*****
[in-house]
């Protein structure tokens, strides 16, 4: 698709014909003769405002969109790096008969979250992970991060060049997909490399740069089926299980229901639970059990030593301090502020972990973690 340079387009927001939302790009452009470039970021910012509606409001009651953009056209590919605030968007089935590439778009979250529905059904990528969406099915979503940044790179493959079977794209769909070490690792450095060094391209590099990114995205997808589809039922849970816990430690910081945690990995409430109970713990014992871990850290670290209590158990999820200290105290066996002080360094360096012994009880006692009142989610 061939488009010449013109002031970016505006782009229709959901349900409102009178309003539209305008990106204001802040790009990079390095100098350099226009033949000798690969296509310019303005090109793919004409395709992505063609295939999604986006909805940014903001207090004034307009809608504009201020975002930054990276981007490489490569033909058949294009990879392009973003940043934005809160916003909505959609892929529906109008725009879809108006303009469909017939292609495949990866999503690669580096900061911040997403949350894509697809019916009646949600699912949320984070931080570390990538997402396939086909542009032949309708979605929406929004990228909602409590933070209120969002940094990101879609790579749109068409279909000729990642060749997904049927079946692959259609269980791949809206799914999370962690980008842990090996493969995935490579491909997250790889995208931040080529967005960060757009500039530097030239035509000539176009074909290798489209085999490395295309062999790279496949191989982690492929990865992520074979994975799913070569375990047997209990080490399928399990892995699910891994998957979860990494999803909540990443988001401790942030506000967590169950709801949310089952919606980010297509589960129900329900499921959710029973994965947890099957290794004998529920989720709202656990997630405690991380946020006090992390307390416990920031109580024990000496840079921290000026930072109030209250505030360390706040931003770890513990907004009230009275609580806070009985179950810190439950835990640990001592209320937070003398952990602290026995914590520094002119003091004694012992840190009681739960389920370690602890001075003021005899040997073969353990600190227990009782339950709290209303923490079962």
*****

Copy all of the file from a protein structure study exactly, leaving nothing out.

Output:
[in-house]
């Protein structure tokens, strides 16, 4: 698709014909003769405002969109790096008969979250992970991060060049997909490399740069089926299980229901639970059990030593301090502020972990973690 340079387009927001939302790009452009470039970021910012509606409001009651953009056209590919605030968007089935590439778009979250529905059904990528969406099915979503940044790179493959079977794209769909070490690792450095060094391209590099990114995205997808589809039922849970816990430690910081945690990995409430109970713990014992871990850290670290209590158990999820200290105290066996002080360094360096012994009880006692009142989610 061939488009010449013109002031970016505006782009229709959901349900409102009178309003539209305008990106204001802040790009990079390095100098350099226009033949000798690969296509310019303005090109793919004409395709992505063609295939999604986006909805940014903001207090004034307009809608504009201020975002930054990276981007490489490569033909058949294009990879392009973003940043934005809160916003909505959609892929529906109008725009879809108006303009469909017939292609495949990866999503690669580096900061911040997403949350894509697809019916009646949600699912949320984070931080570390990538997402396939086909542009032949309708979605929406929004990228909602409590933070209120969002940094990101879609790579749109068409279909000729990642060749997904049927079946692959259609269980791949809206799914999370962690980008842990090996493969995935490579491909997250790889995208931040080529967005960060757009500039530097030239035509000539176009074909290798489209085999490395295309062999790279496949191989982690492929990865992520074979994975799913070569375990047997209990080490399928399990892995699910891994998957979860990494999803909540990443988001401790942030506000967590169950709801949310089952919606980010297509589960129900329900499921959710029973994965947890099957290794004998529920989720709202656990997630405690991380946020006090992390307390416990920031109580024990000496840079921290000026930072109030209250505030360390706040931003770890513990907004009230009275609580806070009985179950810190439950835990640990001592209320937070003398952990602290026995914590520094002119003091004694012992840190009681739960389920370690602890001075003021005899040997073969353990600190227990009782339950709290209303923490079962």